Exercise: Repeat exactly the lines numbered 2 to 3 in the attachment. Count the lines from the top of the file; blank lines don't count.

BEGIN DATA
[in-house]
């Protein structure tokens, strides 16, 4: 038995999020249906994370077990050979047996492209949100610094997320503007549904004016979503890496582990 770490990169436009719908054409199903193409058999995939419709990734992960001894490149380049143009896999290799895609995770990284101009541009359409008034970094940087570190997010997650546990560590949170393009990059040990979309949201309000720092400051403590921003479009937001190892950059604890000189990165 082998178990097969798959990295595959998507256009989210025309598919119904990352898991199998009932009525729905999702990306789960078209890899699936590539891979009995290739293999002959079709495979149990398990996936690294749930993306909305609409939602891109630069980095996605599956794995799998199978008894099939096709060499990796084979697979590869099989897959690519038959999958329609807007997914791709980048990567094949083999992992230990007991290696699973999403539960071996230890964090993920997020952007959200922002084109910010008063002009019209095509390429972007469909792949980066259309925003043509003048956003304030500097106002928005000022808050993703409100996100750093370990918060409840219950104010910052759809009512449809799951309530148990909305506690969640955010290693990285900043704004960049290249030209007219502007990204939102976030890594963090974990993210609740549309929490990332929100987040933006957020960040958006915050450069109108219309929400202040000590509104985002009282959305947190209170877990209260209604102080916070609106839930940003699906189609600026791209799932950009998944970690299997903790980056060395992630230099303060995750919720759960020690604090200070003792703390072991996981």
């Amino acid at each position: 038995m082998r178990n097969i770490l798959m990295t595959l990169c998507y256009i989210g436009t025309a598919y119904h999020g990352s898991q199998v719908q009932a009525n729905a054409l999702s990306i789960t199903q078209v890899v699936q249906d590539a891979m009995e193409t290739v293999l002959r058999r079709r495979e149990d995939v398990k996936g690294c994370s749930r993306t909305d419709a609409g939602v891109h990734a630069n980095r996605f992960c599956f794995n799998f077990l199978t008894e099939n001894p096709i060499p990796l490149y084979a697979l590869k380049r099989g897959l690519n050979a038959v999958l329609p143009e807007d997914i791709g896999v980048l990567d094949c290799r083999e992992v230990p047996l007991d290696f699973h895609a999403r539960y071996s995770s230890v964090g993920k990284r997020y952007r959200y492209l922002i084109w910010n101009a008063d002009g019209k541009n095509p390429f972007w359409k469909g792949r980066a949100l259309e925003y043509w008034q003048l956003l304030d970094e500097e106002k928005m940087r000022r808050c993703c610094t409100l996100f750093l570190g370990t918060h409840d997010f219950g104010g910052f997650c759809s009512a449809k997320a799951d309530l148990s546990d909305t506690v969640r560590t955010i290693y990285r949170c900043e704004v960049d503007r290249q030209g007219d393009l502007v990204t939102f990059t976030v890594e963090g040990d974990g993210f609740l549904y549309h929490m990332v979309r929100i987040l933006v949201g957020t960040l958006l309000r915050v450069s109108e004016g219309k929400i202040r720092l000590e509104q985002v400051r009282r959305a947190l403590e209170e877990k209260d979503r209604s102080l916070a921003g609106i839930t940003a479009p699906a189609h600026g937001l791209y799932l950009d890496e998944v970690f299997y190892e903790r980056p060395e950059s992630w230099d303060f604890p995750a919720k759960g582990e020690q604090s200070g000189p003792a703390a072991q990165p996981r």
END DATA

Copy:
């Protein structure tokens, strides 16, 4: 038995999020249906994370077990050979047996492209949100610094997320503007549904004016979503890496582990 770490990169436009719908054409199903193409058999995939419709990734992960001894490149380049143009896999290799895609995770990284101009541009359409008034970094940087570190997010997650546990560590949170393009990059040990979309949201309000720092400051403590921003479009937001190892950059604890000189990165 082998178990097969798959990295595959998507256009989210025309598919119904990352898991199998009932009525729905999702990306789960078209890899699936590539891979009995290739293999002959079709495979149990398990996936690294749930993306909305609409939602891109630069980095996605599956794995799998199978008894099939096709060499990796084979697979590869099989897959690519038959999958329609807007997914791709980048990567094949083999992992230990007991290696699973999403539960071996230890964090993920997020952007959200922002084109910010008063002009019209095509390429972007469909792949980066259309925003043509003048956003304030500097106002928005000022808050993703409100996100750093370990918060409840219950104010910052759809009512449809799951309530148990909305506690969640955010290693990285900043704004960049290249030209007219502007990204939102976030890594963090974990993210609740549309929490990332929100987040933006957020960040958006915050450069109108219309929400202040000590509104985002009282959305947190209170877990209260209604102080916070609106839930940003699906189609600026791209799932950009998944970690299997903790980056060395992630230099303060995750919720759960020690604090200070003792703390072991996981």
């Amino acid at each position: 038995m082998r178990n097969i770490l798959m990295t595959l990169c998507y256009i989210g436009t025309a598919y119904h999020g990352s898991q199998v719908q009932a009525n729905a054409l999702s990306i789960t199903q078209v890899v699936q249906d590539a891979m009995e193409t290739v293999l002959r058999r079709r495979e149990d995939v398990k996936g690294c994370s749930r993306t909305d419709a609409g939602v891109h990734a630069n980095r996605f992960c599956f794995n799998f077990l199978t008894e099939n001894p096709i060499p990796l490149y084979a697979l590869k380049r099989g897959l690519n050979a038959v999958l329609p143009e807007d997914i791709g896999v980048l990567d094949c290799r083999e992992v230990p047996l007991d290696f699973h895609a999403r539960y071996s995770s230890v964090g993920k990284r997020y952007r959200y492209l922002i084109w910010n101009a008063d002009g019209k541009n095509p390429f972007w359409k469909g792949r980066a949100l259309e925003y043509w008034q003048l956003l304030d970094e500097e106002k928005m940087r000022r808050c993703c610094t409100l996100f750093l570190g370990t918060h409840d997010f219950g104010g910052f997650c759809s009512a449809k997320a799951d309530l148990s546990d909305t506690v969640r560590t955010i290693y990285r949170c900043e704004v960049d503007r290249q030209g007219d393009l502007v990204t939102f990059t976030v890594e963090g040990d974990g993210f609740l549904y549309h929490m990332v979309r929100i987040l933006v949201g957020t960040l958006l309000r915050v450069s109108e004016g219309k929400i202040r720092l000590e509104q985002v400051r009282r959305a947190l403590e209170e877990k209260d979503r209604s102080l916070a921003g609106i839930t940003a479009p699906a189609h600026g937001l791209y799932l950009d890496e998944v970690f299997y190892e903790r980056p060395e950059s992630w230099d303060f604890p995750a919720k759960g582990e020690q604090s200070g000189p003792a703390a072991q990165p996981r």